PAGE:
Soybean futures fell sharply Monday, dropping more than 15 cents, but held above $10. Corn prices also went down, along with wheat.
January soybeans dropped 15 1/4 cents, closing at $10.21 1/2, while March corn fell 3 cents at $3.53 1/4. Chicago March wheat slid 4 1/5 ¼ cents at $4.05. Analysts say huge world supplies are hanging over the market and clamping down prices.
“As we work towards a new calendar year, a concern about increased farmer selling together with abundant supplies has weighed on prices,” says Mike North, president, Commodity Risk Management Group, of Platteville, Wis. “Managed money began to add new shorts to their corn position while trimming their long position in soybeans."
North and other analysts also say South American rains dampened the markets.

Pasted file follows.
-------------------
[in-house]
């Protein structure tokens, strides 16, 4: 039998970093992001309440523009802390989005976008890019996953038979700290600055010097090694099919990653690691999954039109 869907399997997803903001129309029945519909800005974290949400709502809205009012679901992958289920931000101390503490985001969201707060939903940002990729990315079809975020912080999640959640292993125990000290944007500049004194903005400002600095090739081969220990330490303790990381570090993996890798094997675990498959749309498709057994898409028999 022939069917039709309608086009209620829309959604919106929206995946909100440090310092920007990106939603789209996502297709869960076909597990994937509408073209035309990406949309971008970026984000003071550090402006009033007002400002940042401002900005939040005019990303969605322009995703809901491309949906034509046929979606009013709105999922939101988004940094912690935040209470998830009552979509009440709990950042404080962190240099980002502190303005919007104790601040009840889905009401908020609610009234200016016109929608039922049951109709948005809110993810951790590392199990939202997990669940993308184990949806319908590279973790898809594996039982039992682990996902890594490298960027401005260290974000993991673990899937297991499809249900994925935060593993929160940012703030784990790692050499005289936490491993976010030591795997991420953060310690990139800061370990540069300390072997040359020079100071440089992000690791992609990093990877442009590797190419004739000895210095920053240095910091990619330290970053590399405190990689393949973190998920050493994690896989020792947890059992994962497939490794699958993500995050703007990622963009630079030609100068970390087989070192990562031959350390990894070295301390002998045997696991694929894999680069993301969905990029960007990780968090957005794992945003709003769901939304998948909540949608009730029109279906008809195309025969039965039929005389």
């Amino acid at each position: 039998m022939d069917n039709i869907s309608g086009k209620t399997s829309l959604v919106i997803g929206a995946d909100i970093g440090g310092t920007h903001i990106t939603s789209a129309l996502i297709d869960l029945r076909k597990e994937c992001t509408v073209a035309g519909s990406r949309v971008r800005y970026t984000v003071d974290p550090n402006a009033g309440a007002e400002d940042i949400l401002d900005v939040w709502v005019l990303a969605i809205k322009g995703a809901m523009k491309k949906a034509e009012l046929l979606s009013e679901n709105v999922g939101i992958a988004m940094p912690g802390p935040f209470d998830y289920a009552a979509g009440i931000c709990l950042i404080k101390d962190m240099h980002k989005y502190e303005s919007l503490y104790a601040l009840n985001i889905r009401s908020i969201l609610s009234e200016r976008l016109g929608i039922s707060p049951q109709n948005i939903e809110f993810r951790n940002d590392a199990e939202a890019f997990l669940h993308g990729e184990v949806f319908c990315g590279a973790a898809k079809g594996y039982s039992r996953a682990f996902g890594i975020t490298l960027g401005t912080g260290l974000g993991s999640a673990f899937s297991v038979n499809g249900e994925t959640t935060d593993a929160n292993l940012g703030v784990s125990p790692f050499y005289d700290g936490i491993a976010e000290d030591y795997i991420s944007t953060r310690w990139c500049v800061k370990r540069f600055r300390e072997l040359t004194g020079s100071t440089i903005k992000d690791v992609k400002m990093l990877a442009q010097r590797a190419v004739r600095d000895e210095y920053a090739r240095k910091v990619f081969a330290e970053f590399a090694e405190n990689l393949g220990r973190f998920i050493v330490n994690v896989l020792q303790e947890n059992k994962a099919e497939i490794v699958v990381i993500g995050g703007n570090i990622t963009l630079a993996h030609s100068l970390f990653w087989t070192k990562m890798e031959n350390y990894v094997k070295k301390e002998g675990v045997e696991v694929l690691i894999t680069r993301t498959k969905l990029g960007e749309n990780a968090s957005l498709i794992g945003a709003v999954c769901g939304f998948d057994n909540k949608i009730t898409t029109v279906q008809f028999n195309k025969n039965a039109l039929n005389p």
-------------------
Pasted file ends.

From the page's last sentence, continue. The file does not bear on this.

“Without a weather threat in South America, I would imagine the bean market [going] lower in coming weeks and months,” says Joe Vaclavik, founder and president of Standard Grain in Chicago, Ill. “Volatility in the soybean market has slowed down. Futures trading is right around the support [level] … from $10.20 up to about $10.30.”
Don Roose, president of U.S. Commodities in West Des Moines, Iowa, holds a similar view.
“The big factor has been concern over South American weather,” he says, noting that dry areas of Argentina got rain over the weekend, with forecast for more on the way.
However, despite the double-digit price drop, soybeans “stayed in range, on the ledge, “ Roose says. The basis levels are soft, at multi-year lows, he notes.
“The market still is respectful of what can happen in South America and of Chinese buying habits,” he says.